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Although that is surprising behavior, it is what happens when a cell used by a formula is moved by 
cut and paste.  The formula can't be edited, but it is still responsive to relocation of cells it 
depends on.

It is a little surprising in the case of a protected-formula cell.  The way to deal with it in a 
protected sheet is to use absolute references in the protected formula.  (Unfortunately, 
disallowing selection of unprotected cells prevents too much.)

It looks like a bigger issue might be whether it is possible to prevent editing operations (cut 
especially but also row-column insertions and deletions) in a sheet with protections turned on.  
All while still allowing data entry into unprotected cells. 

 - Dennis

PS: I just tried this in Excel 2010.  The same thing happens to the C1 formula but pasting the cut 
of A1 into A2 causes the C2 formula to show a #REF! error.  But if I cut the two-cell selection of 
A1:A2 and paste it into A2 (so A2:A3 get the result), there's no complaint and both the C1 and C2 
formulas have their references to column A adjusted.  (Excel 2010 offers an incredible number of 
controls on what can be done with the protected sheet though, including control of what can be 

-----Original Message-----
From: MiguelAngel [] 
Sent: Thursday, April 12, 2012 09:01
Subject: Re: [libreoffice-users] Re: Calc: cell protection + cut & paste

El 12/04/12 6:28, miakoiv escribió:
miakoiv wrote (11-04-12 20:32)

If a protected cell reads data from non protected cell and the user
to cut + paste the information, the orginal formula in the protected
will be modified.

I don't get this.
When data, that is used in a formula is changed, removed, the result of
the formula will change, not the formula.


A1: 1 B1: 2 C1: =A1+B1 (result: 3)
A2: 2 B2: 1 C2: =A2+B2 (result: 3)

Now you protect cells C1 and C2. Now this is an important spreadsheet to
customer and their employees fill the data to cells A1, A2, B1, B2. And it's
of course important that the calculations are correct.

Now the customer enters data to A1 which was supposed to go to A2. He/She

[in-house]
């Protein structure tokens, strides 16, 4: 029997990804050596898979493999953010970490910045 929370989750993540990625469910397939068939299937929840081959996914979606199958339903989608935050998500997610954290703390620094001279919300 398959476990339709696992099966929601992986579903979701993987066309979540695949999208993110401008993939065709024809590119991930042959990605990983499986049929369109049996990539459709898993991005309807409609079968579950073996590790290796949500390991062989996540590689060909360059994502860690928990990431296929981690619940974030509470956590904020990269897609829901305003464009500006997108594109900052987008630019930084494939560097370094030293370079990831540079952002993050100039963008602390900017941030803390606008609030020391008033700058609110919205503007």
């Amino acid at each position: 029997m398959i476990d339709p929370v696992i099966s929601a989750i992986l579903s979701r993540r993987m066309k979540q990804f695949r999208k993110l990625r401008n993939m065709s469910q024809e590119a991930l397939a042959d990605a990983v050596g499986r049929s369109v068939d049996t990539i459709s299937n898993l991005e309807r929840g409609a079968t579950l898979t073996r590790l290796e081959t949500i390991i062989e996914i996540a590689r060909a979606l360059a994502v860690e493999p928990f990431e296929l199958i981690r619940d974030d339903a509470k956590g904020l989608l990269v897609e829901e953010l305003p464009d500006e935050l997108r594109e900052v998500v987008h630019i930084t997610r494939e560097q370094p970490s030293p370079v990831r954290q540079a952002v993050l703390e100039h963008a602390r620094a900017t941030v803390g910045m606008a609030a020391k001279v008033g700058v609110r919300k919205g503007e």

cuts the data from A1 and pastes the data to cell A2.

This is the result:
(he/she wanted to enter 1 to A2, but entered it to A1 and then cut + pasted
it to A2. Then he/she entered number 2 to A1)

A1: 2 B1: 2   C1: =A2+B1 (result: 3)
A2: 1 B2: 1   C2: =A2+B2 (result: 2)

So the formula in C1 is now A2+B1 which is different than A1+B1 so it
changed. And since the cell is protected, you can't change it back to
correct one unless you cut + paste again. But if the formulas are also
hidden, then it's totally impossible to fix it anymore.

I've heard some comments like "This is expected and wanted behaviour in all
spreadsheet applications.", but then I would like to ask what's the point of
protection when you can't protect the formulas from even the simpliest user
errors? I know that this happens in Excel too, but there you are able to
prevent user from using cut+paste (and if googled, you'll notice that people
use this quite much just for this reeason).

If this is a wanted behaviour, it should atleast give a warning to the user.
"Are you sure you want to cut + paste data? It will modify protected
formulas and you won't be able to fix those anymore and you will get wrong
results afterwards? So are you sure?" :-)


View this message in context:
Sent from the Users mailing list archive at

A workaround is INDIRECT() function to avoid the cut/paste:


This need edit C1 to change the reference to cells, because as you can 
see the references are texts and don't change with cut/paste A2 and B1.

Miguel Ángel.

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